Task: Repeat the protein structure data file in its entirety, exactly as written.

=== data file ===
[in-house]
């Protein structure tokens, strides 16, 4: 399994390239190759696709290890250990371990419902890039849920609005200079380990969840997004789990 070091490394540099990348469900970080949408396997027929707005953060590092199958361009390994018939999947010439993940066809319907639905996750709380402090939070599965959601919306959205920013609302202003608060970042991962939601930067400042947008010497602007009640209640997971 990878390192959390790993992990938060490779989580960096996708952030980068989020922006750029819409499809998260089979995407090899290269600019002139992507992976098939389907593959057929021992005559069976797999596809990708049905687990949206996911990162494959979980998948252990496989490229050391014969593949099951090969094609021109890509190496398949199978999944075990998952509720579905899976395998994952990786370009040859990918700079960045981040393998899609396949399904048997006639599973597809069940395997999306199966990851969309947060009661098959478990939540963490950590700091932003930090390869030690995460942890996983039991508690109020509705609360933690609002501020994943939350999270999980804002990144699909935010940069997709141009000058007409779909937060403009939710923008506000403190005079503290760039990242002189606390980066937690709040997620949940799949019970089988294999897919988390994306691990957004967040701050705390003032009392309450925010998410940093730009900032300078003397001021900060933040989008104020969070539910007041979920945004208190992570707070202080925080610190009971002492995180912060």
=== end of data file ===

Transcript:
[in-house]
């Protein structure tokens, strides 16, 4: 399994390239190759696709290890250990371990419902890039849920609005200079380990969840997004789990 070091490394540099990348469900970080949408396997027929707005953060590092199958361009390994018939999947010439993940066809319907639905996750709380402090939070599965959601919306959205920013609302202003608060970042991962939601930067400042947008010497602007009640209640997971 990878390192959390790993992990938060490779989580960096996708952030980068989020922006750029819409499809998260089979995407090899290269600019002139992507992976098939389907593959057929021992005559069976797999596809990708049905687990949206996911990162494959979980998948252990496989490229050391014969593949099951090969094609021109890509190496398949199978999944075990998952509720579905899976395998994952990786370009040859990918700079960045981040393998899609396949399904048997006639599973597809069940395997999306199966990851969309947060009661098959478990939540963490950590700091932003930090390869030690995460942890996983039991508690109020509705609360933690609002501020994943939350999270999980804002990144699909935010940069997709141009000058007409779909937060403009939710923008506000403190005079503290760039990242002189606390980066937690709040997620949940799949019970089988294999897919988390994306691990957004967040701050705390003032009392309450925010998410940093730009900032300078003397001021900060933040989008104020969070539910007041979920945004208190992570707070202080925080610190009971002492995180912060």